The Delhi High Court on Wednesday told the lawyer for activist Umar Khalid that it cannot hold a mini-trial to ascertain whether the statement of a witness was true, Bar and Bench reported.

A bench comprising Justices Siddharth Mridul and Rajnish Bhatnagar made the statement while hearing a petition by the activist seeking bail in connection with the 2020 Delhi violence larger conspiracy case.

Between February 23 and February 26, 2020, clashes broke out between the supporters of the Citizenship Amendment Act and those opposing the law in North East Delhi. The violence claimed 53 lives and hundreds were injured. The majority of those killed were Muslims.

Khalid was arrested on September 14, 2020. He has been booked under the Unlawful Activities (Prevention) Act and has been in custody since then.

At Wednesday’s hearing, the judges cited a Supreme Court judgement from 2020 as stating that while considering a bail plea, a court should only look at the evidence collated in the chargesheet without questioning its veracity.

However, Khalid’s lawyer Trideep Pais argued that the judgement had held that the evidence in the chargesheet should be “good and sufficient” for the court to prima facie be satisfied that the offence in question has been committed.

The bench, however, said that evidence in the chargesheet can only be contested at the stage of the trial.

“You are asking us to conduct a mini-trial and determine whether the three [Khalid, former Aam Aadmi Party councillor Tahir Hussain and activist Khalid Saifi] met,” the court remarked, according to The Indian Express.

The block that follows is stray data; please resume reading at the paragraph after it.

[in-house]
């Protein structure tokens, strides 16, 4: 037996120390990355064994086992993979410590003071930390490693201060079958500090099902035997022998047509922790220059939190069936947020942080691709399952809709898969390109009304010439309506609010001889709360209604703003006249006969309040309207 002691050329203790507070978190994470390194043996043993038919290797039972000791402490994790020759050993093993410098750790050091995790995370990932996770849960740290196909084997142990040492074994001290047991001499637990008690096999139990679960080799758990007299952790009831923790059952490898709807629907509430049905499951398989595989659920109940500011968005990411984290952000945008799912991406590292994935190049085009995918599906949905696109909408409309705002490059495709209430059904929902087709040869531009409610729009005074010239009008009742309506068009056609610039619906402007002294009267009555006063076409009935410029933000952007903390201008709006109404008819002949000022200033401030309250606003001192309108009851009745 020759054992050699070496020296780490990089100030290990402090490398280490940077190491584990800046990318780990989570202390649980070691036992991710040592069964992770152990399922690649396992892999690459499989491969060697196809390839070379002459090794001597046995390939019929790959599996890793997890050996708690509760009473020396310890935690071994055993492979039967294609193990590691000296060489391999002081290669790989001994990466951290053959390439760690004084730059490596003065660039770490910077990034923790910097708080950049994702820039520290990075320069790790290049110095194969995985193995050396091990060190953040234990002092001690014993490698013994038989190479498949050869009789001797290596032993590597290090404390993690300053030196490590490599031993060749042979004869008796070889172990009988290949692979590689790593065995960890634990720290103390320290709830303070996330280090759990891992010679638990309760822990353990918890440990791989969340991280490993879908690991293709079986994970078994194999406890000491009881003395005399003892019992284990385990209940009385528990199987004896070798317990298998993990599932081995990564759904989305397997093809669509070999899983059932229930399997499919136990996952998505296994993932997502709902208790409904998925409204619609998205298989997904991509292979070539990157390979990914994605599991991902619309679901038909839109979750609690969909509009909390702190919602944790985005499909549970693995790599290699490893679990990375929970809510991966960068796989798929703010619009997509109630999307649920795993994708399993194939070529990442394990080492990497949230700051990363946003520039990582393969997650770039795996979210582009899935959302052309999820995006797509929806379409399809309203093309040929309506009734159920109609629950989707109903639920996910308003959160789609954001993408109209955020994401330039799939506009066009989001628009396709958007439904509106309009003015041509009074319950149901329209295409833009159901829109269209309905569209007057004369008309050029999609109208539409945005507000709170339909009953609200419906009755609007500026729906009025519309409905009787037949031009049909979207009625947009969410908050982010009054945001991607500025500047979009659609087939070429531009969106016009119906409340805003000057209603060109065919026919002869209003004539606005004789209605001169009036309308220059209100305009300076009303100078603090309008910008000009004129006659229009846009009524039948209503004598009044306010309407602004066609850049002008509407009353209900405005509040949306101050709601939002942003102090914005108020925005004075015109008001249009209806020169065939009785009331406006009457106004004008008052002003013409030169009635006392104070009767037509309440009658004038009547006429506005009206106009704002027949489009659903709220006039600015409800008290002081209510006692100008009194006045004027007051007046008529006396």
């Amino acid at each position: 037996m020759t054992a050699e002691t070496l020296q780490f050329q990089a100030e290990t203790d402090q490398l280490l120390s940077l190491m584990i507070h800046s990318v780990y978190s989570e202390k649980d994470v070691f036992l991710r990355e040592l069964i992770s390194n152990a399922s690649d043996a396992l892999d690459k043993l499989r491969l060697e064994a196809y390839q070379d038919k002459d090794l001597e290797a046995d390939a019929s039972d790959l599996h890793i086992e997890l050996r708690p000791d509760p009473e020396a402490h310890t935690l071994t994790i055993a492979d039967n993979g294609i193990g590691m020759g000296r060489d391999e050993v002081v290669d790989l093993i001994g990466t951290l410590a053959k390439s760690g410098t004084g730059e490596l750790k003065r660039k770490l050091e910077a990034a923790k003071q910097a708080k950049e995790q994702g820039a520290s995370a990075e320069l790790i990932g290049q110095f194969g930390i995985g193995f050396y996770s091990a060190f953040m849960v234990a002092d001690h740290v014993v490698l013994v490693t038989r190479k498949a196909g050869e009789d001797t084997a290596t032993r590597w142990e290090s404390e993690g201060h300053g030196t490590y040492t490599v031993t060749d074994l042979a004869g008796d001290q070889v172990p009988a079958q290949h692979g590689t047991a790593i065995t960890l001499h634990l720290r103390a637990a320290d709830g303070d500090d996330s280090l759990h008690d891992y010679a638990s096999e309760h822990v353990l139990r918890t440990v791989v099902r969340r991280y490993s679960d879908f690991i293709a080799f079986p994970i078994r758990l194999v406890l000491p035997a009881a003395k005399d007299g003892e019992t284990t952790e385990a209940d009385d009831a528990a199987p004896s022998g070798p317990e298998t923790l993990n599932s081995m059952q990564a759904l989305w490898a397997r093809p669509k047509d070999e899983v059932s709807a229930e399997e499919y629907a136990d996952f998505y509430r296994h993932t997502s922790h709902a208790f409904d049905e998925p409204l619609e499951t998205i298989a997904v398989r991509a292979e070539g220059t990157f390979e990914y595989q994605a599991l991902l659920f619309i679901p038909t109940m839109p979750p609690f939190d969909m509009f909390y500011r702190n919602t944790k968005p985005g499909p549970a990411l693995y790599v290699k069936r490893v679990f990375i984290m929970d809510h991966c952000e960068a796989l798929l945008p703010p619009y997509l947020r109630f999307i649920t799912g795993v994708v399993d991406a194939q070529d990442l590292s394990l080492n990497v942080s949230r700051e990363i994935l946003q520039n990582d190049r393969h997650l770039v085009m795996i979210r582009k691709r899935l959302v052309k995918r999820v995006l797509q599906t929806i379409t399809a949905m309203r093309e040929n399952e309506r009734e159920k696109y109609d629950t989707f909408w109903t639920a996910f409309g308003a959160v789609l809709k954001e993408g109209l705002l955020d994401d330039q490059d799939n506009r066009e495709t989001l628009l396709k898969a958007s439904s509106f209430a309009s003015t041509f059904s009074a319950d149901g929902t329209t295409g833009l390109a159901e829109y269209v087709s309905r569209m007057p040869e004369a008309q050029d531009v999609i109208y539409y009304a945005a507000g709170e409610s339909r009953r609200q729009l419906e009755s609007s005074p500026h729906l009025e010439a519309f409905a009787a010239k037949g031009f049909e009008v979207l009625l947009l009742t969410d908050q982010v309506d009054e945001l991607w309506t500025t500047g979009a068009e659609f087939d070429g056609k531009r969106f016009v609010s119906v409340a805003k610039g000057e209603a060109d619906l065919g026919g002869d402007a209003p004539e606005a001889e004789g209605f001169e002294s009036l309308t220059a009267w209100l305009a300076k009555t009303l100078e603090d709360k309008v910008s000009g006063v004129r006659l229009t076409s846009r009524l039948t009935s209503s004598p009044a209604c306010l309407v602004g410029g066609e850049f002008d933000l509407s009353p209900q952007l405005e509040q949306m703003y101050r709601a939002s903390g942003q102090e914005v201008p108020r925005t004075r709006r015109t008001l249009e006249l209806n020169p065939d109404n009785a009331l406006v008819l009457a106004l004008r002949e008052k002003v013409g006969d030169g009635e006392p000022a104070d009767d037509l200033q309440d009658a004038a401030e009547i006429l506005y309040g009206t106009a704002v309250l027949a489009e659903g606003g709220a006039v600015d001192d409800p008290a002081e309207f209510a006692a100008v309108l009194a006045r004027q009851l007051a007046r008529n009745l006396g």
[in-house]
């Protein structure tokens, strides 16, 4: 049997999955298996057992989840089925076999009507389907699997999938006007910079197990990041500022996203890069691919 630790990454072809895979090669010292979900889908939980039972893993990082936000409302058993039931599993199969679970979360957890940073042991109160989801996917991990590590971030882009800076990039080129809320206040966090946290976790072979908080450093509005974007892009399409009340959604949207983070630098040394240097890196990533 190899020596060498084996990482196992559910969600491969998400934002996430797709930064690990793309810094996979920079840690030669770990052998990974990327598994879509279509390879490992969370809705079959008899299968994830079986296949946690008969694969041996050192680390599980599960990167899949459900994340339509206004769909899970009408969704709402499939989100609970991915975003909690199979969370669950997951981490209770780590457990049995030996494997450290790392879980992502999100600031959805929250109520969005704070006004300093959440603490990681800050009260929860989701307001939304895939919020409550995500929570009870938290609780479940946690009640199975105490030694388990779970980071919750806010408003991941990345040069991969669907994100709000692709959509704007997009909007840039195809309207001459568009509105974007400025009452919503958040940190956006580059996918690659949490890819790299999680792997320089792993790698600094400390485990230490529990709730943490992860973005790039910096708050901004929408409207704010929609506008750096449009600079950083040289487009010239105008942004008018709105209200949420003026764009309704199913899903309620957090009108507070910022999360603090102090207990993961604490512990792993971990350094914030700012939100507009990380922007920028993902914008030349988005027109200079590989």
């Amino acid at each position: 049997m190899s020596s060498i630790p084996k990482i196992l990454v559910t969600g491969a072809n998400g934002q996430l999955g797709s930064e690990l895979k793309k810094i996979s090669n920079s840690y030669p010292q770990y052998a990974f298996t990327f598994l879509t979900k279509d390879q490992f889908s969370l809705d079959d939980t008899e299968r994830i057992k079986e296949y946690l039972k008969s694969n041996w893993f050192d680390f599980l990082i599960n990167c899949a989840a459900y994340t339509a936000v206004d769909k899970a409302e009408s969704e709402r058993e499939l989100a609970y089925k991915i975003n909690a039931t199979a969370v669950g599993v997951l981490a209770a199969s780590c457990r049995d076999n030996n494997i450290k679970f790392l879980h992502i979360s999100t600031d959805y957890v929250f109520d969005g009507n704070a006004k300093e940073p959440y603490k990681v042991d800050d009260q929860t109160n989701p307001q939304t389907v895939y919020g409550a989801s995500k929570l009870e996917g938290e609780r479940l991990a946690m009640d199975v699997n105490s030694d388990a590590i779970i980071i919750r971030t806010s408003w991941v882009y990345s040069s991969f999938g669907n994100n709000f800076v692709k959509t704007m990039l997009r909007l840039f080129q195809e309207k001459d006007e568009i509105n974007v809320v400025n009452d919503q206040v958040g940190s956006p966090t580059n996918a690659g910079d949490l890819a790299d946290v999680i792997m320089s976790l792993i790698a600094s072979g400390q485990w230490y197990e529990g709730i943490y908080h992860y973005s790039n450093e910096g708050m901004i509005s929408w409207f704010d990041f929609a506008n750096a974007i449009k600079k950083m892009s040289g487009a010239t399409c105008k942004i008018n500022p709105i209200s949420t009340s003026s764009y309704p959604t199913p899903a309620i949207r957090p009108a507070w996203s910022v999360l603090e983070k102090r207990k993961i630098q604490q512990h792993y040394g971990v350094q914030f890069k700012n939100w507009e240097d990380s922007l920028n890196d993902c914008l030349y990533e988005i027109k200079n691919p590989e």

The prosecution has alleged that the three accused persons had held a meeting at the office of the Popular Front of India in Delhi’s Shaheen Bagh on January 8, 2020, which was when they hatched a conspiracy in connection with the riots. The police have relied on the statement of a protected witness to support this allegation.

Khalid’s lawyer said that the witness had not made any allegation about this meeting in previous statements. He also argued that the chargesheet made very detailed allegations, but the sole witness that the prosecution relied upon had nothing to say in this regard.

Pais also said that call detail records and tower locations submitted by the prosecution showed that the three accused persons were not at the same place on January 8, 2020.

The High Court posted the matter for further hearing on Monday.